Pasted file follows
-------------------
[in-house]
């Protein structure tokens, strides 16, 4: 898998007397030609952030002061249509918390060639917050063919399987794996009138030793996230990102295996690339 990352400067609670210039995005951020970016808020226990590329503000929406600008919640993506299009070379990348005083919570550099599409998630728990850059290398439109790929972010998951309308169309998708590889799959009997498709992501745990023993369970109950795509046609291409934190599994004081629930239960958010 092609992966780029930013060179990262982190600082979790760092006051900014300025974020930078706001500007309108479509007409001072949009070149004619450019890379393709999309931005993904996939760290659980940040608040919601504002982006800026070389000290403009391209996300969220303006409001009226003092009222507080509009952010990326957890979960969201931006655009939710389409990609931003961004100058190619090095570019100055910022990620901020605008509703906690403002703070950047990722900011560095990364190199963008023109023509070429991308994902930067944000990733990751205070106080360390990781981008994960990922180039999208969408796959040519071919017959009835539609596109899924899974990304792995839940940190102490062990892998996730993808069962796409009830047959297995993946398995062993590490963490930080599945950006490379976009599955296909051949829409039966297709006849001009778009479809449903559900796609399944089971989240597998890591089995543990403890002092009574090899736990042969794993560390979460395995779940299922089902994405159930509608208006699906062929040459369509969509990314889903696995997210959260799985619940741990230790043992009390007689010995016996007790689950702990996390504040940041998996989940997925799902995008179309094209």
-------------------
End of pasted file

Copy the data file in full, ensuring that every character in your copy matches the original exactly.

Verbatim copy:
[in-house]
């Protein structure tokens, strides 16, 4: 898998007397030609952030002061249509918390060639917050063919399987794996009138030793996230990102295996690339 990352400067609670210039995005951020970016808020226990590329503000929406600008919640993506299009070379990348005083919570550099599409998630728990850059290398439109790929972010998951309308169309998708590889799959009997498709992501745990023993369970109950795509046609291409934190599994004081629930239960958010 092609992966780029930013060179990262982190600082979790760092006051900014300025974020930078706001500007309108479509007409001072949009070149004619450019890379393709999309931005993904996939760290659980940040608040919601504002982006800026070389000290403009391209996300969220303006409001009226003092009222507080509009952010990326957890979960969201931006655009939710389409990609931003961004100058190619090095570019100055910022990620901020605008509703906690403002703070950047990722900011560095990364190199963008023109023509070429991308994902930067944000990733990751205070106080360390990781981008994960990922180039999208969408796959040519071919017959009835539609596109899924899974990304792995839940940190102490062990892998996730993808069962796409009830047959297995993946398995062993590490963490930080599945950006490379976009599955296909051949829409039966297709006849001009778009479809449903559900796609399944089971989240597998890591089995543990403890002092009574090899736990042969794993560390979460395995779940299922089902994405159930509608208006699906062929040459369509969509990314889903696995997210959260799985619940741990230790043992009390007689010995016996007790689950702990996390504040940041998996989940997925799902995008179309094209």